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Land of winds > The people > Language | Issue 06. Jul.-Ago.2011
By Edgardo Civallero | Sara Plaza

Languages of the Colombian Andes

Languages of the Colombian Andes
Unlike in the rest of the Andean territory, where the dominant languages belong to the Quechua or Aymara families, in Colombia there is a patchwork of different native languages that are mutually incomprehensible between them. Thus, Andean music in this country includes sounds and words that have little or none connection with either the common voices of Ecuador, Peru or Bolivia.
The Misak or Guambiano use the Namui Wam, a language of the Barbacoan family related to Awá Pit, fading Totoró and extinct Coconuco and Pasto. The Misak live in the municipality of Silvia (Cauca department) and its surroundings, which lie on the western side of the Cordillera Central of Colombia. Their language, according to Ethnologue, is spoken by over 23,500 people (2001).
The following Namui Wam-language example has been extracted from the legend “Conejoimpa urututukpa” (The toad and the rabbit):
Chukøsrøn conejo kan tul pip tsup tøkaik marøpik køn tan. Inchape urututukmerane conejope trenchipik køn tan:
— Yupe nato tsumik køn cha. Ñimpe yugutrimpe ampamik køn — cha.

[On a certain day a rabbit demarcated a square area and addressed several toads:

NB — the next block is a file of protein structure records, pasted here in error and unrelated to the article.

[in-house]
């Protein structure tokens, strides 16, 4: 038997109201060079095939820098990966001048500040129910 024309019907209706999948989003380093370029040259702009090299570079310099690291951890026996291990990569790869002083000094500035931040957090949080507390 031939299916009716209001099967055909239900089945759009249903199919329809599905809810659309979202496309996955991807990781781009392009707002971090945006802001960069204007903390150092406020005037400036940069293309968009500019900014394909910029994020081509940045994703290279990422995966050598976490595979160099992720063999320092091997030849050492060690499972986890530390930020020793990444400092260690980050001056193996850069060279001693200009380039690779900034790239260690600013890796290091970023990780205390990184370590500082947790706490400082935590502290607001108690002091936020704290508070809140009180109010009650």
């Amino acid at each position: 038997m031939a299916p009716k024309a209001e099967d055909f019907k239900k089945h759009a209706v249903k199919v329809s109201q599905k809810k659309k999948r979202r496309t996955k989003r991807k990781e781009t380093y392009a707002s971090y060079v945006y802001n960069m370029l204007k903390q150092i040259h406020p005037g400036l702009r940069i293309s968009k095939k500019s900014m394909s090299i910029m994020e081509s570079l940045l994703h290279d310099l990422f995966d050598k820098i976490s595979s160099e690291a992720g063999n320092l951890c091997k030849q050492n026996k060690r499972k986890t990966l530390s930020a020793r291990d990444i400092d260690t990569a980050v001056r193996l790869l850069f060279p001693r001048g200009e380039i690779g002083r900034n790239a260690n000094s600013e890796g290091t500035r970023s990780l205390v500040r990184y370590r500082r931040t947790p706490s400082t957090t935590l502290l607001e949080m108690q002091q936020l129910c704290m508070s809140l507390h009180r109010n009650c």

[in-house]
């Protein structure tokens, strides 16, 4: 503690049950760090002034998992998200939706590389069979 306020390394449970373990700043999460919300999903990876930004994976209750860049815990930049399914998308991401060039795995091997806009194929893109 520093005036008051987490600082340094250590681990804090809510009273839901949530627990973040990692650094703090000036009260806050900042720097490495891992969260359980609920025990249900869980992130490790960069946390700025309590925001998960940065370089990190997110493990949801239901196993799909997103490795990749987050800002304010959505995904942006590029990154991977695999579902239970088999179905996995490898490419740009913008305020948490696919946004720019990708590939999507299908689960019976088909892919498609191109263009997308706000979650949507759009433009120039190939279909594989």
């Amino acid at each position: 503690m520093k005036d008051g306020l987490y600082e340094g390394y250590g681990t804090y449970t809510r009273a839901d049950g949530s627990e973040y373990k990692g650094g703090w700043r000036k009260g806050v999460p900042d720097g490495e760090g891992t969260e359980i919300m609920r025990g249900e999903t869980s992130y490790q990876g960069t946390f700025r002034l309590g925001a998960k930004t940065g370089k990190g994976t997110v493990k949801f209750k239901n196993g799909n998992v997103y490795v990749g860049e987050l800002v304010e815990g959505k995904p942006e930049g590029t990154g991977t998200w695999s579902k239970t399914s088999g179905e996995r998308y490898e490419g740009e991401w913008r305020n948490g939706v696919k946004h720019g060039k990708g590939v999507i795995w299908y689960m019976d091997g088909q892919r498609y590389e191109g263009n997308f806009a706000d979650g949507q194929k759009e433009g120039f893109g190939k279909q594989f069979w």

— This place belongs only to me, and you have to vacate from here — he said].
The Awá (also known as Malla, Telembí, Sindagua or Cuaiquer) speak Awá Pit or Awá (also known as Cuaiquer or Kwaiker). The Awá live in the border between Colombia and Ecuador, from the Telembí River (Nariño department) to Carchi and Esmeraldas (Ecuadorian provinces). They are over 30,000 people, of whom 90% are settled on the western slopes of the Colombian Cordillera. The following example is a passage in Awá Pit:
Kakua amna. Pittit putanashi’. Ap kushanitane kuhstit uzakin pashpa kuaitakimtu. I suasne “muya amti” kichkueshi’. Kuhskikin suta tichkultane, pichkuesi’ muyane.

[Midnight. We were (there) sleeping. My wife was up taking care of the child. Then she told me “the vixen comes”. I got up, jumped on the floor and caught the vixen].
In the past Awá Pit would have been influenced by the language of the Pasto people. Today they are some 70,000 persons located near the towns of Tulcán and Ipiales (Nariño department) and do not speak their own language anymore. Totoró would also be linked to Awá Pit and it is now spoken by a few elders of the Totoreño ethnic group who live in an indigenous reserve to the south of the municipality of Silvia (Cauca department).
Picture. Guambianos.

Barbacoan languages, in Wikipedia.
Misak people, in Wikipedia [es].